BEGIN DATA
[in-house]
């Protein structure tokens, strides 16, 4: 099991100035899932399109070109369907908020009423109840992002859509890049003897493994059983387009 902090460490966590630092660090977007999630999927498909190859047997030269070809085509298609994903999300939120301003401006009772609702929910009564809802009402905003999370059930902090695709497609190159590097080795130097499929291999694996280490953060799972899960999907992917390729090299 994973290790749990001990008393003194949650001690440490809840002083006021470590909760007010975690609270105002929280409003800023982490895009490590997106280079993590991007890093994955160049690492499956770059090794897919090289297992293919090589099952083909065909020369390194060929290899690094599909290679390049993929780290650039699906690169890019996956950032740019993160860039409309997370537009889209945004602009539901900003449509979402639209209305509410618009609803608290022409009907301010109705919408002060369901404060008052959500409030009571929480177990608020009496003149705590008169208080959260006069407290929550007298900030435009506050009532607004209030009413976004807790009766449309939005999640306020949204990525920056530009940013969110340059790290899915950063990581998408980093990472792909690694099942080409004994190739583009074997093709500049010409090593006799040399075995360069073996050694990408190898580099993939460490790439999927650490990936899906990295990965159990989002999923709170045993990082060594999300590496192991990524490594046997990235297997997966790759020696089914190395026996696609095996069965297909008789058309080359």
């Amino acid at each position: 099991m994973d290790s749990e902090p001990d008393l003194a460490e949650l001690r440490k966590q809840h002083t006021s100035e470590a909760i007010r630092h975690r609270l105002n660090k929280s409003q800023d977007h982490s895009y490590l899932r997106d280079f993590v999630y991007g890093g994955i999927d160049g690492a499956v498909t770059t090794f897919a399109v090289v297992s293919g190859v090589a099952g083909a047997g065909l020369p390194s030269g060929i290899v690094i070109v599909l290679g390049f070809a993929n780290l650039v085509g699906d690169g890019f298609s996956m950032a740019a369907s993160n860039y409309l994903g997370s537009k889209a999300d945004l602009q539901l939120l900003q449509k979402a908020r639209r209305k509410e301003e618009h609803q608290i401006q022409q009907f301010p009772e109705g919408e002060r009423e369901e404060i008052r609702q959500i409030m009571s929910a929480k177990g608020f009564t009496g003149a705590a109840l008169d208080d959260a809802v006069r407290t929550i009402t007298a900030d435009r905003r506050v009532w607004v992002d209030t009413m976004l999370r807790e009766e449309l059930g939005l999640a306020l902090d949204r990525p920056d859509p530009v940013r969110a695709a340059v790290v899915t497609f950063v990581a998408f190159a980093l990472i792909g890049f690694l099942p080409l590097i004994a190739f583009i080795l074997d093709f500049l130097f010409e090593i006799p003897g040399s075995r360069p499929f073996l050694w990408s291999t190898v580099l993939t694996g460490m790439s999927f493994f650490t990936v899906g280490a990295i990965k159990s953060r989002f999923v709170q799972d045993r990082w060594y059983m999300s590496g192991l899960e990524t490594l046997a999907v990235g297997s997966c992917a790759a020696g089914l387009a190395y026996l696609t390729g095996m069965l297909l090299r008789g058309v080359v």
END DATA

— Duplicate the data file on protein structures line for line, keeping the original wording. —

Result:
[in-house]
């Protein structure tokens, strides 16, 4: 099991100035899932399109070109369907908020009423109840992002859509890049003897493994059983387009 902090460490966590630092660090977007999630999927498909190859047997030269070809085509298609994903999300939120301003401006009772609702929910009564809802009402905003999370059930902090695709497609190159590097080795130097499929291999694996280490953060799972899960999907992917390729090299 994973290790749990001990008393003194949650001690440490809840002083006021470590909760007010975690609270105002929280409003800023982490895009490590997106280079993590991007890093994955160049690492499956770059090794897919090289297992293919090589099952083909065909020369390194060929290899690094599909290679390049993929780290650039699906690169890019996956950032740019993160860039409309997370537009889209945004602009539901900003449509979402639209209305509410618009609803608290022409009907301010109705919408002060369901404060008052959500409030009571929480177990608020009496003149705590008169208080959260006069407290929550007298900030435009506050009532607004209030009413976004807790009766449309939005999640306020949204990525920056530009940013969110340059790290899915950063990581998408980093990472792909690694099942080409004994190739583009074997093709500049010409090593006799040399075995360069073996050694990408190898580099993939460490790439999927650490990936899906990295990965159990989002999923709170045993990082060594999300590496192991990524490594046997990235297997997966790759020696089914190395026996696609095996069965297909008789058309080359």
């Amino acid at each position: 099991m994973d290790s749990e902090p001990d008393l003194a460490e949650l001690r440490k966590q809840h002083t006021s100035e470590a909760i007010r630092h975690r609270l105002n660090k929280s409003q800023d977007h982490s895009y490590l899932r997106d280079f993590v999630y991007g890093g994955i999927d160049g690492a499956v498909t770059t090794f897919a399109v090289v297992s293919g190859v090589a099952g083909a047997g065909l020369p390194s030269g060929i290899v690094i070109v599909l290679g390049f070809a993929n780290l650039v085509g699906d690169g890019f298609s996956m950032a740019a369907s993160n860039y409309l994903g997370s537009k889209a999300d945004l602009q539901l939120l900003q449509k979402a908020r639209r209305k509410e301003e618009h609803q608290i401006q022409q009907f301010p009772e109705g919408e002060r009423e369901e404060i008052r609702q959500i409030m009571s929910a929480k177990g608020f009564t009496g003149a705590a109840l008169d208080d959260a809802v006069r407290t929550i009402t007298a900030d435009r905003r506050v009532w607004v992002d209030t009413m976004l999370r807790e009766e449309l059930g939005l999640a306020l902090d949204r990525p920056d859509p530009v940013r969110a695709a340059v790290v899915t497609f950063v990581a998408f190159a980093l990472i792909g890049f690694l099942p080409l590097i004994a190739f583009i080795l074997d093709f500049l130097f010409e090593i006799p003897g040399s075995r360069p499929f073996l050694w990408s291999t190898v580099l993939t694996g460490m790439s999927f493994f650490t990936v899906g280490a990295i990965k159990s953060r989002f999923v709170q799972d045993r990082w060594y059983m999300s590496g192991l899960e990524t490594l046997a999907v990235g297997s997966c992917a790759a020696g089914l387009a190395y026996l696609t390729g095996m069965l297909l090299r008789g058309v080359v």